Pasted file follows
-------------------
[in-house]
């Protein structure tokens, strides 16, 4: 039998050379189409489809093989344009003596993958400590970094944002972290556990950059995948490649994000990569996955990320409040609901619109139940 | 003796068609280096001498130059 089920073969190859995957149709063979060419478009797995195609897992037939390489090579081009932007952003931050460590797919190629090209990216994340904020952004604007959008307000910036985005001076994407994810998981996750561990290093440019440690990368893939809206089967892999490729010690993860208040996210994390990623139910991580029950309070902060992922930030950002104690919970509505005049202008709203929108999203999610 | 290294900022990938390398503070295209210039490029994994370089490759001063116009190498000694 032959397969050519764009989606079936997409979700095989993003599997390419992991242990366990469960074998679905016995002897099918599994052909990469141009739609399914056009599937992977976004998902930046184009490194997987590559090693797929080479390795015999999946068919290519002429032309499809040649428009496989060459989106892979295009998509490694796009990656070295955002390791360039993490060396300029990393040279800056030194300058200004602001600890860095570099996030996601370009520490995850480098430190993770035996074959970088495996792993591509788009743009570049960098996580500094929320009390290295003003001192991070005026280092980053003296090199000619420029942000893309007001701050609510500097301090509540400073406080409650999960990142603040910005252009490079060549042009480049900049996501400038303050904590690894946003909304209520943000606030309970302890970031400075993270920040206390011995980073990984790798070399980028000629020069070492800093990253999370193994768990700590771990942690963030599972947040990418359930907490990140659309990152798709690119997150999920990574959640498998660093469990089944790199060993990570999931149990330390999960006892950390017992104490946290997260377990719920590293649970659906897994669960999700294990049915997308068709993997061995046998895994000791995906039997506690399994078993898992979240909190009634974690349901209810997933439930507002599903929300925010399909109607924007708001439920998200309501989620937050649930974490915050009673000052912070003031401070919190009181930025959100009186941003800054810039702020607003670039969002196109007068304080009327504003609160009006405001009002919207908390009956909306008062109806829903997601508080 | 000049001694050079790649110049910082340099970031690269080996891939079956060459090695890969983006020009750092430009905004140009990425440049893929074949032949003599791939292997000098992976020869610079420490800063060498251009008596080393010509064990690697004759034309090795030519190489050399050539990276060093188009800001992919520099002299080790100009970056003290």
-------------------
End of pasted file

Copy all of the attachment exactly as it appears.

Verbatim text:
[in-house]
């Protein structure tokens, strides 16, 4: 039998050379189409489809093989344009003596993958400590970094944002972290556990950059995948490649994000990569996955990320409040609901619109139940 | 003796068609280096001498130059 089920073969190859995957149709063979060419478009797995195609897992037939390489090579081009932007952003931050460590797919190629090209990216994340904020952004604007959008307000910036985005001076994407994810998981996750561990290093440019440690990368893939809206089967892999490729010690993860208040996210994390990623139910991580029950309070902060992922930030950002104690919970509505005049202008709203929108999203999610 | 290294900022990938390398503070295209210039490029994994370089490759001063116009190498000694 032959397969050519764009989606079936997409979700095989993003599997390419992991242990366990469960074998679905016995002897099918599994052909990469141009739609399914056009599937992977976004998902930046184009490194997987590559090693797929080479390795015999999946068919290519002429032309499809040649428009496989060459989106892979295009998509490694796009990656070295955002390791360039993490060396300029990393040279800056030194300058200004602001600890860095570099996030996601370009520490995850480098430190993770035996074959970088495996792993591509788009743009570049960098996580500094929320009390290295003003001192991070005026280092980053003296090199000619420029942000893309007001701050609510500097301090509540400073406080409650999960990142603040910005252009490079060549042009480049900049996501400038303050904590690894946003909304209520943000606030309970302890970031400075993270920040206390011995980073990984790798070399980028000629020069070492800093990253999370193994768990700590771990942690963030599972947040990418359930907490990140659309990152798709690119997150999920990574959640498998660093469990089944790199060993990570999931149990330390999960006892950390017992104490946290997260377990719920590293649970659906897994669960999700294990049915997308068709993997061995046998895994000791995906039997506690399994078993898992979240909190009634974690349901209810997933439930507002599903929300925010399909109607924007708001439920998200309501989620937050649930974490915050009673000052912070003031401070919190009181930025959100009186941003800054810039702020607003670039969002196109007068304080009327504003609160009006405001009002919207908390009956909306008062109806829903997601508080 | 000049001694050079790649110049910082340099970031690269080996891939079956060459090695890969983006020009750092430009905004140009990425440049893929074949032949003599791939292997000098992976020869610079420490800063060498251009008596080393010509064990690697004759034309090795030519190489050399050539990276060093188009800001992919520099002299080790100009970056003290």